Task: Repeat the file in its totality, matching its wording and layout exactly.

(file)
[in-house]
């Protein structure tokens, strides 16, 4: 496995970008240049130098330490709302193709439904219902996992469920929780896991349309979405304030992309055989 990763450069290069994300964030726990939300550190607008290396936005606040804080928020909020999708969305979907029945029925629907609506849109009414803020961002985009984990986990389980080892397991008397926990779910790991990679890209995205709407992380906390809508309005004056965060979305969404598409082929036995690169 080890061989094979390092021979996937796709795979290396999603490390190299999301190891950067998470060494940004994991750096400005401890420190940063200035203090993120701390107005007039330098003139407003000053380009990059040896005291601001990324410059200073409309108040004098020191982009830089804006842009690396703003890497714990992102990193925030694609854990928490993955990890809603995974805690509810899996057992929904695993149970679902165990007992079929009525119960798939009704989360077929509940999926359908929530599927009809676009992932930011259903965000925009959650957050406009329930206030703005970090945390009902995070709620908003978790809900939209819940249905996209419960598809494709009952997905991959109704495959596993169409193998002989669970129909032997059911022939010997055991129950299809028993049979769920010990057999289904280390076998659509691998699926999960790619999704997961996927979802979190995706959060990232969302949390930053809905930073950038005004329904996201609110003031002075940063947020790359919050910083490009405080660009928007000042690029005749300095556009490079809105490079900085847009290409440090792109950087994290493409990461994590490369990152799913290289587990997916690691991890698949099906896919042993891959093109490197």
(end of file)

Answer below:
[in-house]
């Protein structure tokens, strides 16, 4: 496995970008240049130098330490709302193709439904219902996992469920929780896991349309979405304030992309055989 990763450069290069994300964030726990939300550190607008290396936005606040804080928020909020999708969305979907029945029925629907609506849109009414803020961002985009984990986990389980080892397991008397926990779910790991990679890209995205709407992380906390809508309005004056965060979305969404598409082929036995690169 080890061989094979390092021979996937796709795979290396999603490390190299999301190891950067998470060494940004994991750096400005401890420190940063200035203090993120701390107005007039330098003139407003000053380009990059040896005291601001990324410059200073409309108040004098020191982009830089804006842009690396703003890497714990992102990193925030694609854990928490993955990890809603995974805690509810899996057992929904695993149970679902165990007992079929009525119960798939009704989360077929509940999926359908929530599927009809676009992932930011259903965000925009959650957050406009329930206030703005970090945390009902995070709620908003978790809900939209819940249905996209419960598809494709009952997905991959109704495959596993169409193998002989669970129909032997059911022939010997055991129950299809028993049979769920010990057999289904280390076998659509691998699926999960790619999704997961996927979802979190995706959060990232969302949390930053809905930073950038005004329904996201609110003031002075940063947020790359919050910083490009405080660009928007000042690029005749300095556009490079809105490079900085847009290409440090792109950087994290493409990461994590490369990152799913290289587990997916690691991890698949099906896919042993891959093109490197």